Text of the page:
By Brent Harlow
After more than fifty years of civil war, the left-wing guerilla group FARC (Fuerzas Armadas Revolucionarias de Colombia), after signing a treaty with the Colombian government last year, has laid down arms and begun the process of reintegration into civil society. The government has demonstrated its commitment to the full integration of former combatants by empowering the Colombian Reintegration Agency to provide substantial and continuous support in the areas of social and economic assistance, healthcare, psychosocial care, and education and vocational training ([url=https://sustainablesecurity.org/2017/02/13/the-reintegration-of-former-combatants-in-colombia/]link to source[/url]).
And yet, these recent developments—which many, if not all Colombians, consider to be positive—cannot erase the decades of damage done to the most impoverished and marginalized rural communities that have suffered most from the armed conflict. These communities, targeted both by the FARC (for recruitment) and by government forces seeking out guerillas, have suffered violence and persecution from both sides, resulting in large-scale migration from the countryside, giving Colombia the second largest “internally displaced population” in the world [url=http://www.monitor.upeace.org/innerpg.cfm?id_article=1011](link to source). [/url]
This is, in part, responsible for the rapid growth of settlements surrounding major urban centers where residents often have extremely limited access to basic goods and services, and where many problems are merely carried from the countryside into the new, semi-urban context. One such settlement is the Ciudadela Sucre, with a rapidly growing population of over 63,000, located in the hillside region at the southern limits of Bogotá, in the borough of Soacha. According to an [url=http://www.elespectador.com/impreso/bogota/articuloimpreso186220-rostros-de-guerra-soacha]article published in [i]El Espectador[/i][/url] in 2010, an average of forty-eight families arrive every day, fleeing desperate circumstances in the countryside, only to find themselves in an area that many have likened to a “pressure cooker,” where poverty, unemployment, crime, drug trafficking, and child recruitment into gangs and paramilitary groups are rampant, and constantly threaten to give rise to new violence.
Without access to the most basic goods—clean water, adequate housing, healthcare, employment, police protection, and free, quality education—families in Ciudadela Sucre can find themselves caught in intergenerational cycles of poverty, crime and violence. When it comes to education, the situation is especially dire. In a country where education overall is well-funded, of high quality, and working to improve educational attainment and outcomes across all socioeconomic levels, there are places such as Soacha where little, if any, progress has been made since the major education reform known as the [i]Revolución Educativa [/i]was implemented in 2002. [url=http://www.eltiempo.com/archivo/documento/MAM-132360]An article published in [i]El Tiempo[/i] in 1992[/url] quotes a former Secretary of Education decrying the inadequacy of public resources allotted for education in Soacha. In the article, written over twenty years ago, Darío Ahumada pointed out the failure of public education in Soacha, where teachers were forced to teach in “groves, fields, and escuelas de carton (cardboard schools).” The former Education Secretary’s comment came three years after it was already declared that there was an “education emergency” in Soacha.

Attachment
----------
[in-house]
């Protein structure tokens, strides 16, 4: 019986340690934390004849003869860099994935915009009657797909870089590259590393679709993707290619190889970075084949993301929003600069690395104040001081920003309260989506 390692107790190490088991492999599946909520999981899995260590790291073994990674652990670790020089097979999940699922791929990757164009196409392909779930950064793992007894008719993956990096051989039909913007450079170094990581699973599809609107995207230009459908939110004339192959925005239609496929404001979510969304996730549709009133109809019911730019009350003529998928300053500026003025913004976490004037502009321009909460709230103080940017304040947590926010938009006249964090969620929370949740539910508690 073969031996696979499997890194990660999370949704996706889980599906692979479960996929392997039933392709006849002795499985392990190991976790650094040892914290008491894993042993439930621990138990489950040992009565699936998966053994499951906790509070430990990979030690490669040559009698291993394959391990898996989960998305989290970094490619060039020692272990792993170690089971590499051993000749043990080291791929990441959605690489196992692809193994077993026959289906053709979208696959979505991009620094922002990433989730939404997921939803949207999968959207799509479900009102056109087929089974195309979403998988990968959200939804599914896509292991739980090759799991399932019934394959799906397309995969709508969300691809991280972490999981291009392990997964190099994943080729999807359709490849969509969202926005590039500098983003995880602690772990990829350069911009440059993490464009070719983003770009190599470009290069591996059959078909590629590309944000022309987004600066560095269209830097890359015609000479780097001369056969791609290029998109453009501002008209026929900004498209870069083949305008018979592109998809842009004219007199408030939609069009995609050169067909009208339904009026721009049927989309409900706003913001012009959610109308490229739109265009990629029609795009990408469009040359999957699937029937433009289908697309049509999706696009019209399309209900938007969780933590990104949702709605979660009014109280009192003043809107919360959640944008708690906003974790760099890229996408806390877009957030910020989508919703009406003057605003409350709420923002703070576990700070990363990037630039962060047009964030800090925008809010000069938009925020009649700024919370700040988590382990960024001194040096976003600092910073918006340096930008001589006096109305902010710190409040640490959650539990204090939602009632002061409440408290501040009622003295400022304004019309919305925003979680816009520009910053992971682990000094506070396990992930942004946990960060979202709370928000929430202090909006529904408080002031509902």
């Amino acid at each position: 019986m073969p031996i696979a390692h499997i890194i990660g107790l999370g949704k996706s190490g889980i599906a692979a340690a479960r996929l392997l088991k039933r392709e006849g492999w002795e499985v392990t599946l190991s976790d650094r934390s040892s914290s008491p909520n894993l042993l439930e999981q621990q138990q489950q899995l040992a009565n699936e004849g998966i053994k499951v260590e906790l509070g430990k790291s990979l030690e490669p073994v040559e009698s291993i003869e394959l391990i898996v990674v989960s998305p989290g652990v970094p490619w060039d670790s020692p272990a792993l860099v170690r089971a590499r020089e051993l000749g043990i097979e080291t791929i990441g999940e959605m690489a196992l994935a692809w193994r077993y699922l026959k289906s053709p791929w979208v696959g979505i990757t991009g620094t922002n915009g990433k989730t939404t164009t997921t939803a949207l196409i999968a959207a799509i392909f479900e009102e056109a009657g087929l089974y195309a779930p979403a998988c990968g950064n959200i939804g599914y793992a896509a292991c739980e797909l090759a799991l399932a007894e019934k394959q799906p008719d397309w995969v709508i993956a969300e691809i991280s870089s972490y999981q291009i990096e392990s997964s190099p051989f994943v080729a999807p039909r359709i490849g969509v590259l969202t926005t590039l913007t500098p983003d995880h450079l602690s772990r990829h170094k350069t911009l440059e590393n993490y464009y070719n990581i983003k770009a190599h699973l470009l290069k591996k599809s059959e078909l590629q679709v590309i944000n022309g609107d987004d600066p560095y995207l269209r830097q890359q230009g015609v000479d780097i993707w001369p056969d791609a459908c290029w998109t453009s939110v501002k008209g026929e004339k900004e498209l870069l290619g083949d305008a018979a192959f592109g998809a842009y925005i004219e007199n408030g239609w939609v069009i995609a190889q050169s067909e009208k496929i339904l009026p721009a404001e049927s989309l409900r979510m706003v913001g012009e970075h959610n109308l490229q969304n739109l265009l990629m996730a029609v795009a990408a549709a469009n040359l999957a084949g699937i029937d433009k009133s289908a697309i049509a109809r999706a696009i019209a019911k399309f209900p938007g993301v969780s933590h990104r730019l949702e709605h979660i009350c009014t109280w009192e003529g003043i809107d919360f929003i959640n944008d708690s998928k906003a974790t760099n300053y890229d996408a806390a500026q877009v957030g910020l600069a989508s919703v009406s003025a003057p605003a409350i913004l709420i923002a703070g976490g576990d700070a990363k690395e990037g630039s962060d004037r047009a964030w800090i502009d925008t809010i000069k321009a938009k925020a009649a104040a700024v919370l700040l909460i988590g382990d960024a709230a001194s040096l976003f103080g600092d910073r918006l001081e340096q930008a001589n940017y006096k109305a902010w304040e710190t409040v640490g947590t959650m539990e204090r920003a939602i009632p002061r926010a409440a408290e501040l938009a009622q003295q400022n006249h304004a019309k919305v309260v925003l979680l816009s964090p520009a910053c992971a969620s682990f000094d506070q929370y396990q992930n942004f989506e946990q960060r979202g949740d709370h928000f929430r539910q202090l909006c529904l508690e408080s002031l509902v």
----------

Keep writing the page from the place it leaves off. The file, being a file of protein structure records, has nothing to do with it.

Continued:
Over twenty years later, in 2012, a resolution was passed declaring that Soacha was still in a state of “educational emergency” ([url=http://www.eltiempo.com/archivo/documento/CMS-11196061]link to source[/url]). The resolution acknowledges a drastic shortage of places for children in public school classrooms—an implicit recognition of the government’s failure to supply children in Soacha with the free, quality education to which they are entitled.
In this context, in which the government’s capacity to provide adequate educational opportunities to children in Soacha has been lacking for over twenty years, the crucial role of private schools cannot be overstated. One such school, the Instituto Buenos Aires, works with the Emmaus Road Foundation, a Givology partner, to provide scholarships to primary school children who may otherwise be unable to attend school at all.
The cycles of poverty, limited educational attainment, and violence—decades in the making in places like Ciudadela Sucre— cannot be undone with any single treaty or act of the Colombian government, no matter how significant. In order to address the problems that have arisen in places like Ciudadela Sucre over the last fifty years of civil war, it is necessary for residents, local community leaders, nonprofit organizations, the Colombian government, NGOs, and international donors to continue to work together to break these cycles of poverty and violence. If you are able, please consider giving your support to one school that is striving to make a difference in this community. To learn more about how to help the Emmaus Road Foundation in its support for the Instituto Buenos Aires in Bogota, Colombia, please follow [url=https://www.givology.org/~ibasupport/]this link.[/url]
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